Pictured: The Beverly Hills Men’s Shoe Floor.
Adrian Todd Zuniga is the host, creator, and CCO of Literary Death Match (a literary event now featured in 57 cities), and his fiction has been featured in Readux and Stymie, and online at Lost Magazine and McSweeney’s. He was named a “LA Times Face to Watch,” and is the host of the all-new Playboy Radio show “Crazy Sexy Love.” He lives between Los Angeles and guest rooms all over Europe. Check out LiteraryDeathMatch.com to see when the show will be coming to your city.
As the host and creator of Literary Death Match, I’ve made it a point to be a man of many suits. My playing dress-up at Literary Death Match serves a very important purpose: It announces to the audience, from second one, that this show isn’t a reading, but it’s literary spectacle.
Now, the right half of my closet is a display of literary, film, and TV inspiration. There’s an all-white Tom Wolfe. There are a pair of loud, Nucky Thompson and Chalky White options, culled from Boardwalk Empire. A skinny black Mr. Pink from Reservoir Dogs. A pair of Don Drapers from Mad Men (I was recently told the cornflower blue was actually “more of a Pete Campbell”—ouch!).
I should say my suit collection didn’t start off so bold. The beginnings were a mix of safe grays, blues, and black. Fashion, at its best, is a steady evolution: Take a chance; get comfortable. Take a bolder chance; get comfortable. Repeat. Pocket squares go from solid to polka-dotted. Shirt cuffs go from barrel to French. Vests with lapels. Angled ticket pockets. It’s exciting to take these risks, and rewarding when a personal style starts to announce itself over time.For all the fashion capital you build up, without the right shoes, it comes tumbling down. When I made the move to suits, my shoe choices were, let’s say, questionable. Then I found the perfect baseline: Church’s cap-toe Balmorals. The shoes that helped me make the distinction between boring and classic.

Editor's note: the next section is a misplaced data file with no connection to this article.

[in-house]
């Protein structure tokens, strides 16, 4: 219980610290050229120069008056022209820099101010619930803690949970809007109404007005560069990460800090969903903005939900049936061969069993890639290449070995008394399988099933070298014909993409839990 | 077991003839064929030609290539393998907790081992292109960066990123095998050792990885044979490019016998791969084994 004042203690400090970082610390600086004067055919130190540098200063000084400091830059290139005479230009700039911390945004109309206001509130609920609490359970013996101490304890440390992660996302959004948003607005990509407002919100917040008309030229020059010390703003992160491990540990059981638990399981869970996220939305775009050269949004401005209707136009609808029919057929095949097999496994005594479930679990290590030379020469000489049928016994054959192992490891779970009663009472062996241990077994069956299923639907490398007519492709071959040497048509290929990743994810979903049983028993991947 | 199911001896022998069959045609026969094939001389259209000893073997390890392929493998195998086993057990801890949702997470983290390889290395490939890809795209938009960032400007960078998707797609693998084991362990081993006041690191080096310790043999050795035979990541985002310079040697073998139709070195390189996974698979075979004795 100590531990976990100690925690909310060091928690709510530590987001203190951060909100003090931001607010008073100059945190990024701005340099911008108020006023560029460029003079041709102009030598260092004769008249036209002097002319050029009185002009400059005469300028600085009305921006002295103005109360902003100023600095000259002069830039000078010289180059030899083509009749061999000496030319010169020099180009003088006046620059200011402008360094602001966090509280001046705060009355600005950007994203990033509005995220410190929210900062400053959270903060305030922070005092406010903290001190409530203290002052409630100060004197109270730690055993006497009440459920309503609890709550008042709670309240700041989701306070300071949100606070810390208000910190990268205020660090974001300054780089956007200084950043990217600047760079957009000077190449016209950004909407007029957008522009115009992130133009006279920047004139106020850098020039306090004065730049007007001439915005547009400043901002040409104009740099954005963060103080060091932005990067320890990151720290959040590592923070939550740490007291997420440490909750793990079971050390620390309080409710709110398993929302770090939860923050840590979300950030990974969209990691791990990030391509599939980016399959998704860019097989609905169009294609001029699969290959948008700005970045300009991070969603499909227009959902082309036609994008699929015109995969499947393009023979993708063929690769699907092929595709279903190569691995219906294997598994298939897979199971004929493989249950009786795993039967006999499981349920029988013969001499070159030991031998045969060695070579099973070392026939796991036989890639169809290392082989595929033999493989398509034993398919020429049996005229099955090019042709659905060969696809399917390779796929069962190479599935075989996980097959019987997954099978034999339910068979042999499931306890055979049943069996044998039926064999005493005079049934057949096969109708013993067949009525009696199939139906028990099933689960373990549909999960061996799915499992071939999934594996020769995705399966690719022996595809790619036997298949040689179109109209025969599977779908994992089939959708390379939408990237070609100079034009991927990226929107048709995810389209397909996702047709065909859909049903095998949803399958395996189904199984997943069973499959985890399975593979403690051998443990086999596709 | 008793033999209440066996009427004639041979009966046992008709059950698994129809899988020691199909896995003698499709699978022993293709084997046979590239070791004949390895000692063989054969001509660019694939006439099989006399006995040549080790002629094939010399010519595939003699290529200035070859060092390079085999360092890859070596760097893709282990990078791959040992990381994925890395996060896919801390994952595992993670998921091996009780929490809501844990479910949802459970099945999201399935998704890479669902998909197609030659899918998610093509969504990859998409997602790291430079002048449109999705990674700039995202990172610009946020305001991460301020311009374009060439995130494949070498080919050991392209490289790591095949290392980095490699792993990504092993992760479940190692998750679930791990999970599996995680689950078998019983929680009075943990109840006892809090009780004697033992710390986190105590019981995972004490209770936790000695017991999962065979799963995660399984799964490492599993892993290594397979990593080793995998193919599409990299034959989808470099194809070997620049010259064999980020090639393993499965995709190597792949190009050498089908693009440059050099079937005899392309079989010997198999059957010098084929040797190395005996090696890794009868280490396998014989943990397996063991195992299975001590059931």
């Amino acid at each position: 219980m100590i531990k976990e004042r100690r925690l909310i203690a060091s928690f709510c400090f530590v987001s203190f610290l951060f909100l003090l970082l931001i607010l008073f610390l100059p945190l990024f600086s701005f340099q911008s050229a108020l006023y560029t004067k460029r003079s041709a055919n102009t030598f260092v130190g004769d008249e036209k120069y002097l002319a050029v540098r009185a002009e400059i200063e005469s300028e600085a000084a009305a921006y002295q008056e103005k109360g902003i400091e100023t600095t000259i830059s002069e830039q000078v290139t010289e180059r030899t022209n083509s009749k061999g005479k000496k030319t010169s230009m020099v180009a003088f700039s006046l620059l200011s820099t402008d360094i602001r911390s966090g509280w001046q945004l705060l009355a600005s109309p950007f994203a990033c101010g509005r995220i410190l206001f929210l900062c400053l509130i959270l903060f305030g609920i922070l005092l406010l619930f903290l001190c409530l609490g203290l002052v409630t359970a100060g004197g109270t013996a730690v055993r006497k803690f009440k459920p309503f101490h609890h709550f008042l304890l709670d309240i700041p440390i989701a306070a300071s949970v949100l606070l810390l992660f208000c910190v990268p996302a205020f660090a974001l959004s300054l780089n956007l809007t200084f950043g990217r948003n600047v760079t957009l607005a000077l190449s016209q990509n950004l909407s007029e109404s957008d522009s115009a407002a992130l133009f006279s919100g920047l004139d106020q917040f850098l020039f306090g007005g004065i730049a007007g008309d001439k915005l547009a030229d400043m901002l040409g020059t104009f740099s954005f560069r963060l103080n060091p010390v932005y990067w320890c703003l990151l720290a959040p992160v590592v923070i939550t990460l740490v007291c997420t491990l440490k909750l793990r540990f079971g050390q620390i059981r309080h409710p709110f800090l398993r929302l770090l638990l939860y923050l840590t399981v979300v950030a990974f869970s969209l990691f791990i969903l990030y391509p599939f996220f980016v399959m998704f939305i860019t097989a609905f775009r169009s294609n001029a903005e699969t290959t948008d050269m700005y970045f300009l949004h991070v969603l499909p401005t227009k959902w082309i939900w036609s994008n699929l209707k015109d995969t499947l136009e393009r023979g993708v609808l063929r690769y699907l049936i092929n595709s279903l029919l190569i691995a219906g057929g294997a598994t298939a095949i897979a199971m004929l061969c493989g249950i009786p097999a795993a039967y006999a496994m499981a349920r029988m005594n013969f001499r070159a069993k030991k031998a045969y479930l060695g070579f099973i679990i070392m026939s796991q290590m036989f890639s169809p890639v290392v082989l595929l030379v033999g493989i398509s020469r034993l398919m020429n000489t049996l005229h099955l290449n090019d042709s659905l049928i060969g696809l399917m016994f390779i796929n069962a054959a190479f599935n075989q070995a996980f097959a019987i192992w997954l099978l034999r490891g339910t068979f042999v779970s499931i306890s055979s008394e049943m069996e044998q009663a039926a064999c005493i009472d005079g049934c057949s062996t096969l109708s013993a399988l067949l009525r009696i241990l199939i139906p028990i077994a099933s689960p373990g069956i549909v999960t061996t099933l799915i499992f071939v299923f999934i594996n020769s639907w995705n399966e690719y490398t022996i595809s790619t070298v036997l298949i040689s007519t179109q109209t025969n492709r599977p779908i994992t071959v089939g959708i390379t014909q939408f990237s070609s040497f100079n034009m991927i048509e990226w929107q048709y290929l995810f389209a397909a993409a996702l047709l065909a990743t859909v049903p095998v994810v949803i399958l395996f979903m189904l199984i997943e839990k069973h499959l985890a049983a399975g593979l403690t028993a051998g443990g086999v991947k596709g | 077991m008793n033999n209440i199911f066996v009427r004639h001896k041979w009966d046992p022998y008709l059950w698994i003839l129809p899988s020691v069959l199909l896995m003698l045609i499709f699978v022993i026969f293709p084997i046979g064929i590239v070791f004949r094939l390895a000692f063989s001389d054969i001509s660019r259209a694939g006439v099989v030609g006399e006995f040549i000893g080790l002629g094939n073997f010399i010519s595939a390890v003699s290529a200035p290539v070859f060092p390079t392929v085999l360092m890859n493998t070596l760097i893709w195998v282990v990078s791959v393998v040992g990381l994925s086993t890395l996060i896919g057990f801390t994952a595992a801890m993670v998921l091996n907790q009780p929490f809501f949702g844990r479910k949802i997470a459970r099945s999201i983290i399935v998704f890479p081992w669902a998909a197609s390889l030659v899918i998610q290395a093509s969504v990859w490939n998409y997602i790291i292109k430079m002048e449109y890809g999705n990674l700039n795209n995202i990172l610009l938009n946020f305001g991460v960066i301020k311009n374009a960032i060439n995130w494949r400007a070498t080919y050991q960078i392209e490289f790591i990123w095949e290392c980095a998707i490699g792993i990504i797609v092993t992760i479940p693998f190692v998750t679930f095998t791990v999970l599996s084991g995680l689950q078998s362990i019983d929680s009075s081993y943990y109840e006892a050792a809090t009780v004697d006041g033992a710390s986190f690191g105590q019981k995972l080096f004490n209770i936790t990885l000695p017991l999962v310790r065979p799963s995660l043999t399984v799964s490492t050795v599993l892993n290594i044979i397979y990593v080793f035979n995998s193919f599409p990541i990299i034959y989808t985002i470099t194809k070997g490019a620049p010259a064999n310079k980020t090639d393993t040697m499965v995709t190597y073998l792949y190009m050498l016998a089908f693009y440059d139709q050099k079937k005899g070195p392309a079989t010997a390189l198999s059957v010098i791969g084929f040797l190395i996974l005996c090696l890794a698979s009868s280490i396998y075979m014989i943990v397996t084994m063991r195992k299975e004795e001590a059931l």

So, when I walked into Barneys brilliant new men’s shoe floor—a shoe fetishist’s dream!—I was on the hunt for a replacement for my beloved Church’s. I suspected I’d exit with a pair of Ferragamos, Pradas or John Lobbs, but after an airy walk past dozens of top-tier options on sumptuous display, it was a brand I’d never heard of that insisted on my attention, and lured me to take a chance: Harris. The Italian shoemaker with a British name!There is a thing that can happen when you read a book (in my case, Pastoralia by George Saunders), or see a film (You, The Living directed by Roy Andersson) or see a TV show (Six Feet Under by Alan Ball) wherein you can become convinced this thing was created especially for you. Maybe your breath catches, or the world goes slow-mo, and you experience the calm of feeling known. That blink of giddiness sparked in my chest when I saw Harris’ grey-blue wingtip bluchers—with burgundy highlights over the dot perforations. That’s right: grey. Blue. Burgundy. All in the same shoe! I felt one step away from F. Scott Fitzgerald downing champagne at Dingo Bar in Paris in 1925. Then, I fell hard for the brand’s dark brown, asymmetric-trim Balmorals—which flung me back to a young Truman Capote sipping screwdrivers at the Caribbean Room in the Pontchartrain Hotel in New Orleans in 1946. Then, I fixated on the pick-stitch cap-toes. No literary figure leapt immediately to mind. So, I took the chance and they became my latest evolution. Now I wear them while drinking Ocean Waters at La Poubelle in Los Angeles right here in 2014.
THE BALMORALS THAT BECKONED